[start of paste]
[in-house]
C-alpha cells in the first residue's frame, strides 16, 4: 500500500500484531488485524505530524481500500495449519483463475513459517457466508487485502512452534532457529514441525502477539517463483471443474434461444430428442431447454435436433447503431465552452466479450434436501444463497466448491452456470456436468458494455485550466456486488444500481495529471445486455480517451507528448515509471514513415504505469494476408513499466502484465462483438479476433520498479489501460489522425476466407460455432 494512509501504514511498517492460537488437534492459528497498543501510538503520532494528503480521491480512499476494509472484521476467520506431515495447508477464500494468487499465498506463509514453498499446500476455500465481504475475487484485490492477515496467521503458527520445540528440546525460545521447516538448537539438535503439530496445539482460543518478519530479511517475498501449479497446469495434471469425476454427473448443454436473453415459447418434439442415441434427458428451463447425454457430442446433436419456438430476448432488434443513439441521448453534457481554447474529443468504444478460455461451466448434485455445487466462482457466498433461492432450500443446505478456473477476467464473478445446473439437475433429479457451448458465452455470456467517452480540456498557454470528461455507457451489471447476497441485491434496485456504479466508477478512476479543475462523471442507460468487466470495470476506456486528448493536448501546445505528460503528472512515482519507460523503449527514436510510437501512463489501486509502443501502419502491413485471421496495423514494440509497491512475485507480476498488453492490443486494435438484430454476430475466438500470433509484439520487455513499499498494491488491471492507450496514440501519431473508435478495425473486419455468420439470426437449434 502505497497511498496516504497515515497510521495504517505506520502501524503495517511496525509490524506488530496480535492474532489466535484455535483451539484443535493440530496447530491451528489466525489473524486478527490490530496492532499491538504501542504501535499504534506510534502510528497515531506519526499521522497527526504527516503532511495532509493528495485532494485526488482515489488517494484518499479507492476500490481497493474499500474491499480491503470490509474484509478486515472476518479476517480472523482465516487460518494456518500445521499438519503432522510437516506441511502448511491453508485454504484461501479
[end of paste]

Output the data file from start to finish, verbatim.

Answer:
[in-house]
C-alpha cells in the first residue's frame, strides 16, 4: 500500500500484531488485524505530524481500500495449519483463475513459517457466508487485502512452534532457529514441525502477539517463483471443474434461444430428442431447454435436433447503431465552452466479450434436501444463497466448491452456470456436468458494455485550466456486488444500481495529471445486455480517451507528448515509471514513415504505469494476408513499466502484465462483438479476433520498479489501460489522425476466407460455432 494512509501504514511498517492460537488437534492459528497498543501510538503520532494528503480521491480512499476494509472484521476467520506431515495447508477464500494468487499465498506463509514453498499446500476455500465481504475475487484485490492477515496467521503458527520445540528440546525460545521447516538448537539438535503439530496445539482460543518478519530479511517475498501449479497446469495434471469425476454427473448443454436473453415459447418434439442415441434427458428451463447425454457430442446433436419456438430476448432488434443513439441521448453534457481554447474529443468504444478460455461451466448434485455445487466462482457466498433461492432450500443446505478456473477476467464473478445446473439437475433429479457451448458465452455470456467517452480540456498557454470528461455507457451489471447476497441485491434496485456504479466508477478512476479543475462523471442507460468487466470495470476506456486528448493536448501546445505528460503528472512515482519507460523503449527514436510510437501512463489501486509502443501502419502491413485471421496495423514494440509497491512475485507480476498488453492490443486494435438484430454476430475466438500470433509484439520487455513499499498494491488491471492507450496514440501519431473508435478495425473486419455468420439470426437449434 502505497497511498496516504497515515497510521495504517505506520502501524503495517511496525509490524506488530496480535492474532489466535484455535483451539484443535493440530496447530491451528489466525489473524486478527490490530496492532499491538504501542504501535499504534506510534502510528497515531506519526499521522497527526504527516503532511495532509493528495485532494485526488482515489488517494484518499479507492476500490481497493474499500474491499480491503470490509474484509478486515472476518479476517480472523482465516487460518494456518500445521499438519503432522510437516506441511502448511491453508485454504484461501479